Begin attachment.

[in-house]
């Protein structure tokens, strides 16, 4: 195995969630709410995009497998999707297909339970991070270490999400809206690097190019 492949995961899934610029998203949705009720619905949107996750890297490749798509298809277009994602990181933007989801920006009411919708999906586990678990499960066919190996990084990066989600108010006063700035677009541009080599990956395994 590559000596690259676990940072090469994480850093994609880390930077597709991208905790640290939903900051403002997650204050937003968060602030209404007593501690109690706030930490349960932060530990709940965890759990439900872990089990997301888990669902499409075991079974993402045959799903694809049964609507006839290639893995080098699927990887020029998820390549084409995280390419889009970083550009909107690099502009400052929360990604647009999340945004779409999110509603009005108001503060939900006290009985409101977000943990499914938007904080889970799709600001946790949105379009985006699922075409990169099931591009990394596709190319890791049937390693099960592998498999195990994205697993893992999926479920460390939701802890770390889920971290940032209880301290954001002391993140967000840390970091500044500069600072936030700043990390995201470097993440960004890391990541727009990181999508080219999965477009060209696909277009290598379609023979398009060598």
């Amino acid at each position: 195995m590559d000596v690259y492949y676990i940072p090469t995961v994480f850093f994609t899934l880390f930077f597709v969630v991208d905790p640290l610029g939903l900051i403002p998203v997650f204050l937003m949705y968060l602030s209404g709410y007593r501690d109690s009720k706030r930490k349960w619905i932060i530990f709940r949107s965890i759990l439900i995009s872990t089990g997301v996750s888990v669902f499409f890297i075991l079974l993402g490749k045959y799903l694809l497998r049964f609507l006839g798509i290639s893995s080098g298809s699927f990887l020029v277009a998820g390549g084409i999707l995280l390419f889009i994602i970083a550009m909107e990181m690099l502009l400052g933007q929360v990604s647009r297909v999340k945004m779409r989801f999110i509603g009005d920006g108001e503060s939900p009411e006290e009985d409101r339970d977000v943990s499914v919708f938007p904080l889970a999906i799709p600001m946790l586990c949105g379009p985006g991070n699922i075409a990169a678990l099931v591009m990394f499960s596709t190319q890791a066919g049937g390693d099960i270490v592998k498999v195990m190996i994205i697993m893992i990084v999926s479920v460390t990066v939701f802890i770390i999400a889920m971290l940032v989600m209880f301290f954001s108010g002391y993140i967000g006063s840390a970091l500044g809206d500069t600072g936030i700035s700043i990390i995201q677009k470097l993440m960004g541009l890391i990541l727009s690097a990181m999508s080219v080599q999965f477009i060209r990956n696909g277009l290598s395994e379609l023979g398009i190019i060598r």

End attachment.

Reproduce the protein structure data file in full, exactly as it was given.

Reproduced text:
[in-house]
């Protein structure tokens, strides 16, 4: 195995969630709410995009497998999707297909339970991070270490999400809206690097190019 492949995961899934610029998203949705009720619905949107996750890297490749798509298809277009994602990181933007989801920006009411919708999906586990678990499960066919190996990084990066989600108010006063700035677009541009080599990956395994 590559000596690259676990940072090469994480850093994609880390930077597709991208905790640290939903900051403002997650204050937003968060602030209404007593501690109690706030930490349960932060530990709940965890759990439900872990089990997301888990669902499409075991079974993402045959799903694809049964609507006839290639893995080098699927990887020029998820390549084409995280390419889009970083550009909107690099502009400052929360990604647009999340945004779409999110509603009005108001503060939900006290009985409101977000943990499914938007904080889970799709600001946790949105379009985006699922075409990169099931591009990394596709190319890791049937390693099960592998498999195990994205697993893992999926479920460390939701802890770390889920971290940032209880301290954001002391993140967000840390970091500044500069600072936030700043990390995201470097993440960004890391990541727009990181999508080219999965477009060209696909277009290598379609023979398009060598």
């Amino acid at each position: 195995m590559d000596v690259y492949y676990i940072p090469t995961v994480f850093f994609t899934l880390f930077f597709v969630v991208d905790p640290l610029g939903l900051i403002p998203v997650f204050l937003m949705y968060l602030s209404g709410y007593r501690d109690s009720k706030r930490k349960w619905i932060i530990f709940r949107s965890i759990l439900i995009s872990t089990g997301v996750s888990v669902f499409f890297i075991l079974l993402g490749k045959y799903l694809l497998r049964f609507l006839g798509i290639s893995s080098g298809s699927f990887l020029v277009a998820g390549g084409i999707l995280l390419f889009i994602i970083a550009m909107e990181m690099l502009l400052g933007q929360v990604s647009r297909v999340k945004m779409r989801f999110i509603g009005d920006g108001e503060s939900p009411e006290e009985d409101r339970d977000v943990s499914v919708f938007p904080l889970a999906i799709p600001m946790l586990c949105g379009p985006g991070n699922i075409a990169a678990l099931v591009m990394f499960s596709t190319q890791a066919g049937g390693d099960i270490v592998k498999v195990m190996i994205i697993m893992i990084v999926s479920v460390t990066v939701f802890i770390i999400a889920m971290l940032v989600m209880f301290f954001s108010g002391y993140i967000g006063s840390a970091l500044g809206d500069t600072g936030i700035s700043i990390i995201q677009k470097l993440m960004g541009l890391i990541l727009s690097a990181m999508s080219v080599q999965f477009i060209r990956n696909g277009l290598s395994e379609l023979g398009i190019i060598r």